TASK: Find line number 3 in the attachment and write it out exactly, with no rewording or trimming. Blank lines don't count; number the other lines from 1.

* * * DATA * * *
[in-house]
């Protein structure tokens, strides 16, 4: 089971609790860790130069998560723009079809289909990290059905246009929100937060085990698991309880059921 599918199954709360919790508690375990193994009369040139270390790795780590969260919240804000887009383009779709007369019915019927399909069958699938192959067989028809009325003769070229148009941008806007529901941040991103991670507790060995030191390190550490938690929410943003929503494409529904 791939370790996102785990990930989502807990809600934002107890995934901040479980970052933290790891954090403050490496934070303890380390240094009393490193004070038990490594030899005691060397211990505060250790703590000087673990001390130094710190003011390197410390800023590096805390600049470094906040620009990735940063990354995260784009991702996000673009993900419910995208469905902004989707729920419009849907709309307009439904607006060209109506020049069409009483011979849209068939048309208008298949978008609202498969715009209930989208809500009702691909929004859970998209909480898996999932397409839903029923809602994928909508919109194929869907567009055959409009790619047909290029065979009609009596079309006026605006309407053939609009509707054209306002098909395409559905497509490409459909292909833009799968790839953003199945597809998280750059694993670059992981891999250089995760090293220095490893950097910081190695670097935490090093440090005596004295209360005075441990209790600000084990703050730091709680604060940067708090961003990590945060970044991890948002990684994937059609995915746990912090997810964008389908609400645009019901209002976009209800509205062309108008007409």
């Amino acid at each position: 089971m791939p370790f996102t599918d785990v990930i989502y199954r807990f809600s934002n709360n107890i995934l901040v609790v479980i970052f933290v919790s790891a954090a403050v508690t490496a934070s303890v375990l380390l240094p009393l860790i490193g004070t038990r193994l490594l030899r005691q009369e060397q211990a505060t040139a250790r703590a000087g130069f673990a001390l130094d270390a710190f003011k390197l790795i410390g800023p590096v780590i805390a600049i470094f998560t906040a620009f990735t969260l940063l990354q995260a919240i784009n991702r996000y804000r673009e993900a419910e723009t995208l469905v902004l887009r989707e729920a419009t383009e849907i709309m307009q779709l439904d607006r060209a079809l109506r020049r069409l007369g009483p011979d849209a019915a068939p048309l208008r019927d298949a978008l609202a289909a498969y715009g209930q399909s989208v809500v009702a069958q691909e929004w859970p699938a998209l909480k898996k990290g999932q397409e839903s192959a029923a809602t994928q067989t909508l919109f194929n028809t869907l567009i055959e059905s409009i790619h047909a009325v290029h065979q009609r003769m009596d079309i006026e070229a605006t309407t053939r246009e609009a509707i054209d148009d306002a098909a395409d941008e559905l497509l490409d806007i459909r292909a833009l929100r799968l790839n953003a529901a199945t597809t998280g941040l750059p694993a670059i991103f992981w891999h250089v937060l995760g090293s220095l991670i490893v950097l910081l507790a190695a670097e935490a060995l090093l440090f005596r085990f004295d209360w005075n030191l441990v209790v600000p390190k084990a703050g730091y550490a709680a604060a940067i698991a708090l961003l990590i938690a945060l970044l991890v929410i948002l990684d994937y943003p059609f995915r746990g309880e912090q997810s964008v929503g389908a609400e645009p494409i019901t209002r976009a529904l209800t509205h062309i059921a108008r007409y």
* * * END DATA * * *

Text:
């Amino acid at each position: 089971m791939p370790f996102t599918d785990v990930i989502y199954r807990f809600s934002n709360n107890i995934l901040v609790v479980i970052f933290v919790s790891a954090a403050v508690t490496a934070s303890v375990l380390l240094p009393l860790i490193g004070t038990r193994l490594l030899r005691q009369e060397q211990a505060t040139a250790r703590a000087g130069f673990a001390l130094d270390a710190f003011k390197l790795i410390g800023p590096v780590i805390a600049i470094f998560t906040a620009f990735t969260l940063l990354q995260a919240i784009n991702r996000y804000r673009e993900a419910e723009t995208l469905v902004l887009r989707e729920a419009t383009e849907i709309m307009q779709l439904d607006r060209a079809l109506r020049r069409l007369g009483p011979d849209a019915a068939p048309l208008r019927d298949a978008l609202a289909a498969y715009g209930q399909s989208v809500v009702a069958q691909e929004w859970p699938a998209l909480k898996k990290g999932q397409e839903s192959a029923a809602t994928q067989t909508l919109f194929n028809t869907l567009i055959e059905s409009i790619h047909a009325v290029h065979q009609r003769m009596d079309i006026e070229a605006t309407t053939r246009e609009a509707i054209d148009d306002a098909a395409d941008e559905l497509l490409d806007i459909r292909a833009l929100r799968l790839n953003a529901a199945t597809t998280g941040l750059p694993a670059i991103f992981w891999h250089v937060l995760g090293s220095l991670i490893v950097l910081l507790a190695a670097e935490a060995l090093l440090f005596r085990f004295d209360w005075n030191l441990v209790v600000p390190k084990a703050g730091y550490a709680a604060a940067i698991a708090l961003l990590i938690a945060l970044l991890v929410i948002l990684d994937y943003p059609f995915r746990g309880e912090q997810s964008v929503g389908a609400e645009p494409i019901t209002r976009a529904l209800t509205h062309i059921a108008r007409y």